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Firm ordered to pay €10,000 to worker made redundant during first Covid-19 lockdown

The case was recently heard at the Workplace Relations Commission.


A VENTILATION COMPANY has been ordered to pay €10,000 compensation to a worker it made redundant during the first Covid-19 lockdown.

In ordering the firm to pay the compensation to the unfairly dismissed service technician, Workplace Relations Commission (WRC) adjudication officer Pat Brady criticised firms who do not uphold workers’ rights during the pandemic.

Brady said the company owner responsible in the case attempted during the hearing to stress the adverse impact of the pandemic on his business.

But he added that anyone living in Ireland would be fully aware of the “universal and devastating” impact of the virus on business and community life.

“One thing that has not changed is the applicability of the core principles of our employment laws and, most notably, and perhaps most importantly, the underlying and fundamental obligation to apply fair procedure in matters affecting a person’s rights,” he said.

“The pandemic provides no exemption from its writ.”

The dismissed worker told the WRC that he was sent an email on 11 May, 2020 by his line manager saying that he would be getting further details on 13 May about his return to work, which was set to recommence on 18 May.

However, when that email arrived it stated that his employment was being terminated on 15 May.

The email told the worker “as you are one of the most recent hires, I am sorry but you are one of the people whose service we have to dispense with from this Friday”.

The worker claimed that there was no selection process for the redundancy that he was aware of, and that he was unfairly selected for redundancy in a manner that constituted an unfair dismissal.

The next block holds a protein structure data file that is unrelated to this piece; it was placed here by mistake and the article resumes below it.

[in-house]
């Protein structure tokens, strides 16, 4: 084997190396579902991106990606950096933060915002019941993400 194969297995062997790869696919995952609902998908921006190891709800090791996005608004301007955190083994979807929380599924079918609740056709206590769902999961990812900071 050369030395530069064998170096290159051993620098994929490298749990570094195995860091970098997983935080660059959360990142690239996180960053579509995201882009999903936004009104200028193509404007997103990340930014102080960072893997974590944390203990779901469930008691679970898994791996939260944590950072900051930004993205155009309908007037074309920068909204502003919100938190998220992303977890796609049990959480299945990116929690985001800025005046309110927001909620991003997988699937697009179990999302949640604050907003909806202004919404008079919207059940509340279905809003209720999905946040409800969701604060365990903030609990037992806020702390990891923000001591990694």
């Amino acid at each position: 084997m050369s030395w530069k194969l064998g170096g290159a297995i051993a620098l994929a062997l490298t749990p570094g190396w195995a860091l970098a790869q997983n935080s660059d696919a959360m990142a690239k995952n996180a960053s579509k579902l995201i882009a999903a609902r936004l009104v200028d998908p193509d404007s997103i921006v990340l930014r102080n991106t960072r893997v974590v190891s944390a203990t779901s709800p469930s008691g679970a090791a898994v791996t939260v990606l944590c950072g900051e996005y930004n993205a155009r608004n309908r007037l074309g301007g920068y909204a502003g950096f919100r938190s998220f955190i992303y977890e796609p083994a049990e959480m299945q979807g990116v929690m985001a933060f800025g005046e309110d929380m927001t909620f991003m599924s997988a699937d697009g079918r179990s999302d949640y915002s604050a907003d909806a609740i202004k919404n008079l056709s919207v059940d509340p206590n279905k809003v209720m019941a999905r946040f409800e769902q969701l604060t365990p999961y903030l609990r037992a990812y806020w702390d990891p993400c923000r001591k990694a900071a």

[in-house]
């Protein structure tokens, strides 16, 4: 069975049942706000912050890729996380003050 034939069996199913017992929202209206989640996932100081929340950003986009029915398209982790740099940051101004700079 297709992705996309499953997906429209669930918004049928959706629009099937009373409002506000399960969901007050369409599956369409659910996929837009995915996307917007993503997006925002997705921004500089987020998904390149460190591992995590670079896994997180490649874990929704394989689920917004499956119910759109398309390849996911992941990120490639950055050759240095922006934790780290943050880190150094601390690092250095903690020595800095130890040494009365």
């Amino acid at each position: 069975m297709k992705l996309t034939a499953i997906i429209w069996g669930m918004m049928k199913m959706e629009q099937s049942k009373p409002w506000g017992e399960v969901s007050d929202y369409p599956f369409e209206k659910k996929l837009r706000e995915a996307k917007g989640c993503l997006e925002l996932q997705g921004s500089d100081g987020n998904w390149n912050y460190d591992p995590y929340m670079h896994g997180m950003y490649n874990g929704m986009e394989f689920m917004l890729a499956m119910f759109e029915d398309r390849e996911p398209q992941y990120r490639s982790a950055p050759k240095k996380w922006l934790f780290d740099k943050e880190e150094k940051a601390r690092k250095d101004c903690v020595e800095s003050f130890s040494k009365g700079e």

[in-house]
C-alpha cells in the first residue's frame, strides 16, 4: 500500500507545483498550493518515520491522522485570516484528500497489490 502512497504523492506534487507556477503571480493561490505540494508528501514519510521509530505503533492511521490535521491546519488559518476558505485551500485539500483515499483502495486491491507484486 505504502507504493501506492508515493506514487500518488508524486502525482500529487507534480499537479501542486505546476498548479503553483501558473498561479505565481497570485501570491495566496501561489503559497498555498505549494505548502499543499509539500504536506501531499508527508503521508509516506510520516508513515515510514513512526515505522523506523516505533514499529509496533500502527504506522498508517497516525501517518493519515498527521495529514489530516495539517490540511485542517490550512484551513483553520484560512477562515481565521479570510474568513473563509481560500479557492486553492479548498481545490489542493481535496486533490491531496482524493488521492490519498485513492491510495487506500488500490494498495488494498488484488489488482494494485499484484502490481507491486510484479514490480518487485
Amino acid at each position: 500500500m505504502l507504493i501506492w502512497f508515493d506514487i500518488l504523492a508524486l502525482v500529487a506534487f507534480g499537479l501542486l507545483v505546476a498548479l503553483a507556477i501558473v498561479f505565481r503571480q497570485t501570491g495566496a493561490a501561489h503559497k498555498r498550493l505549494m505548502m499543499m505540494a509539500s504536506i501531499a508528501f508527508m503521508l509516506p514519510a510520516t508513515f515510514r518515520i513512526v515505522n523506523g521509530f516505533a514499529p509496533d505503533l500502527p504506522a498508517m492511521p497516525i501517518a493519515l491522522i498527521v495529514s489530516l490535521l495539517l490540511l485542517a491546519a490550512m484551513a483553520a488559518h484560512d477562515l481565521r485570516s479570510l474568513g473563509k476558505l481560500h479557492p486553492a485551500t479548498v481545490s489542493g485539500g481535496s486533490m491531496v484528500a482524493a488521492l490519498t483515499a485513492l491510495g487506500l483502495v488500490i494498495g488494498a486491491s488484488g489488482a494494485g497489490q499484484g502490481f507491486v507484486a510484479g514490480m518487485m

The company told the WRC that as the incidence of the Covid-19 was increasing in late February to March last year, it had become clear that revenues would decline further.

The company’s managing director told the commission that this meant that decisive immediate action was needed to keep the company financially viable.

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However, in his findings, Brady noted that there was sufficient evidence that the employer had failed to apply a fair selection process for redundancy.

He said the termination of the worker’s employment was unfair because of the procedures applied to how the complainant was made redundant.

Brady also noted that the business had made a dramatic recovery and that by September, it was in need of additional employees.

In response to a query about why the complainant was not considered for re-employment, the company’s managing director said the former staff member would have been unlikely to make it through the recruitment process.

About the author:

Gordon Deegan

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